Crawl into a pod after a day on the ski slopes


Pangea Pod Hotel in Canada (Pangea Pod)

Skiers and snowboarders tired of being crushed by high-priced accommodation after a killer day on the slopes can now slip into a much cheaper pod hotel with rooms barely big enough for a bed.

As ski resorts move upmarket, Japanese-style pods grow, offering a boutique vibe that includes high-thread count linens and a creative design aesthetic, all for far less than traditional beachfront hotels. tracks, reported the Wall Street Journal. The downside: They share common lounging areas and bathrooms – not ideal traits in the Covid era.

South African Russell Kling and his Serbian wife, Jelena, came up with the idea for a pod in Whistler, the Canadian ski resort, after living in Manhattan for a decade and then quitting their jobs to take three years off. Their travels led them to discover a big gap in the type of accommodation available in popular destinations.

“Our options were often over $500 a night, or in rat-infested places miles out of town,” Russell Kling said. “We realized that there was a product that had disappeared from the market.”

The result: The Pangea Pod Hotel, which opened in 2018 in Whistler Blackcomb, a few hours north of Vancouver. The price: $31 to $156 per night, depending on the season.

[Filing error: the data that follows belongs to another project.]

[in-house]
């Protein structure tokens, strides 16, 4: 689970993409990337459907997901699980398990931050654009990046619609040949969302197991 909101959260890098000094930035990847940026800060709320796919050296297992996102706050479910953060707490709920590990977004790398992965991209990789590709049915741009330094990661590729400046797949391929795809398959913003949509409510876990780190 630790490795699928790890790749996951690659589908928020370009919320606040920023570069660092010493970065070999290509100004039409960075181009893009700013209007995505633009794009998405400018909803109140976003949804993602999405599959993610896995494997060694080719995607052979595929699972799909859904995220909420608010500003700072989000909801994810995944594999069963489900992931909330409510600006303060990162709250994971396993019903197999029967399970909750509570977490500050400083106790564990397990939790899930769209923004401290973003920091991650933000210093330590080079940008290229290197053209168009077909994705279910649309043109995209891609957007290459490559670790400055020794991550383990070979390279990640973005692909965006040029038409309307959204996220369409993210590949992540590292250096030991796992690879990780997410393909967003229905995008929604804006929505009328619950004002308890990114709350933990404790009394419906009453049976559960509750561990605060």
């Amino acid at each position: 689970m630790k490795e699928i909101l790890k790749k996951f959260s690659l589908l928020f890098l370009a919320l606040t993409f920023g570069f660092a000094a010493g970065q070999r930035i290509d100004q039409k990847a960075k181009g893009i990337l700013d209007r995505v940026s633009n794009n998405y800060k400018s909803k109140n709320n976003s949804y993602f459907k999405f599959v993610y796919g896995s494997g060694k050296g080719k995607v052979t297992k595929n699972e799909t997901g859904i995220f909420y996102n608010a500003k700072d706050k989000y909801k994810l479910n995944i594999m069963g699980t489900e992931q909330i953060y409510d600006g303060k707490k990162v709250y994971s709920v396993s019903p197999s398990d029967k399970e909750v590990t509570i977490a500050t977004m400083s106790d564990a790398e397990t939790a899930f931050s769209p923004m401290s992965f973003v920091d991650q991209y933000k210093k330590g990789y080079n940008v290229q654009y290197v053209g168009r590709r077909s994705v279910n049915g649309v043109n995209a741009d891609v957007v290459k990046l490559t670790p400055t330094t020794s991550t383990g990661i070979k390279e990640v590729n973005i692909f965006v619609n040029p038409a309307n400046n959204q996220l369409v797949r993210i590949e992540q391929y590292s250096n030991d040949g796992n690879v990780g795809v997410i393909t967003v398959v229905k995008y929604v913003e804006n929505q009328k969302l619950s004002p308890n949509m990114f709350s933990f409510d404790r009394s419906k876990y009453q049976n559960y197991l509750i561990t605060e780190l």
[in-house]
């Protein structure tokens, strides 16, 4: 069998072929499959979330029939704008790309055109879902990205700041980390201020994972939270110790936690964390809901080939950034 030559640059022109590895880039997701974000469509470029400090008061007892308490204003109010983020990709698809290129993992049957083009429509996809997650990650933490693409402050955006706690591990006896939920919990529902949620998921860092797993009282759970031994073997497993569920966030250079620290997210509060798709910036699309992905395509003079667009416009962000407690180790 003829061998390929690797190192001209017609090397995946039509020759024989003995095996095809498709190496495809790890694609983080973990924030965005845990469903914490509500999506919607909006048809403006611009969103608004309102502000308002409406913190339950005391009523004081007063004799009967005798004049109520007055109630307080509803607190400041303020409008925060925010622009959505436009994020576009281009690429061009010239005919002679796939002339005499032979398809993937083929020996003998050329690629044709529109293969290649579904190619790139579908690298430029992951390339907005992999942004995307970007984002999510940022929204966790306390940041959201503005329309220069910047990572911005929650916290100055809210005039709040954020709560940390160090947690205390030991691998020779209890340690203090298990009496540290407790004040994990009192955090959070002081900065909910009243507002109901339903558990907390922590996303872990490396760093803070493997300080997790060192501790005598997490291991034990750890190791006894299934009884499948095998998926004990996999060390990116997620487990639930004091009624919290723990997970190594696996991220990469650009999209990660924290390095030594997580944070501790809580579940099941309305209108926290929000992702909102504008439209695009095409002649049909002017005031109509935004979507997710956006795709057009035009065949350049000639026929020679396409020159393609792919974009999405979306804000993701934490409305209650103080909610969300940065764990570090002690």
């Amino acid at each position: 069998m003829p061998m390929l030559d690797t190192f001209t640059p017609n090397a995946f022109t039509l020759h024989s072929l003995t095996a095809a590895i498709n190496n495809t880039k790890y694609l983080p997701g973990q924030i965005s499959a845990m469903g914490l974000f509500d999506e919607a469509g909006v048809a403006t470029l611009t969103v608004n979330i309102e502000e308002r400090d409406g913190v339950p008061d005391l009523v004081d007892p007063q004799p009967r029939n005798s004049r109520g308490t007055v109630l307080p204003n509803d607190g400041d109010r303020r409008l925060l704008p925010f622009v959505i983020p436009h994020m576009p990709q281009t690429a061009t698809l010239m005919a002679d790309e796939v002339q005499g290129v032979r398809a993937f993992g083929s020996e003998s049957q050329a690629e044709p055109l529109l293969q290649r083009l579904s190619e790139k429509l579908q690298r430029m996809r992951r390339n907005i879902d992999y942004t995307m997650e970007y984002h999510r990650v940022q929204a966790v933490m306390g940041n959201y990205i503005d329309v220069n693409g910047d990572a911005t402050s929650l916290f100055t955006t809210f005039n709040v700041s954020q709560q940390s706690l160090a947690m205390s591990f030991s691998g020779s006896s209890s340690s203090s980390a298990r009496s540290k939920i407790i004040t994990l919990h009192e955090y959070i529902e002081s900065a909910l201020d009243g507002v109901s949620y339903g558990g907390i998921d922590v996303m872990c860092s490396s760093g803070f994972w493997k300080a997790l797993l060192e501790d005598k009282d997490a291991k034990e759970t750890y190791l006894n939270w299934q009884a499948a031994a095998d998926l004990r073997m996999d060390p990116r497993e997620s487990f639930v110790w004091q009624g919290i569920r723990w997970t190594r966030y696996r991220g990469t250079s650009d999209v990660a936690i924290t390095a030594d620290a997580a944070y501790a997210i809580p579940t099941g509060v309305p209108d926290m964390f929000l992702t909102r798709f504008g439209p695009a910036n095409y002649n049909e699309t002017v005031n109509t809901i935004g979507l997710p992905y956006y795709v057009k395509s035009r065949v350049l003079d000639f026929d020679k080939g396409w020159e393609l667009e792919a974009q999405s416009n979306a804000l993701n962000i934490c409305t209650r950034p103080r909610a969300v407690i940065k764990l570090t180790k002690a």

The hotel is 600 feet from the lifts and offers eight suites containing six to 18 pods each — 88 in all — with shared bathrooms. Each rectangular space measures approximately 7 feet by 6 feet, can be closed off and has a double bed, charging sockets, shelves and small storage spaces.

Cache House Pods

Another pod hotel is the Cache House in downtown Jackson Hole, Wyoming. Opened in early 2020, it has 50 pods with queen beds, with shared bathrooms. Prices range from $59 to $149 per night.

Design touches include wainscoting, brass finishes, relaxing lighting, a soft and heavy privacy curtain, shelves for small items, and a little extra space at the foot of the bed.
A common area resembles a traditional hotel lobby, with sleek sofas, artwork, and heated floors.

To address concerns about sharing facilities with strangers, some pod hotels work with groups to book entire suites. Some also offer female-only suites.
While bookings at both hotels have dwindled during the pandemic, bookings are picking up for spring skiing, according to Cache House. And in the long run, she and the Klings hope to expand their business.

[Wall Street Journal] — Dana Barthelemy


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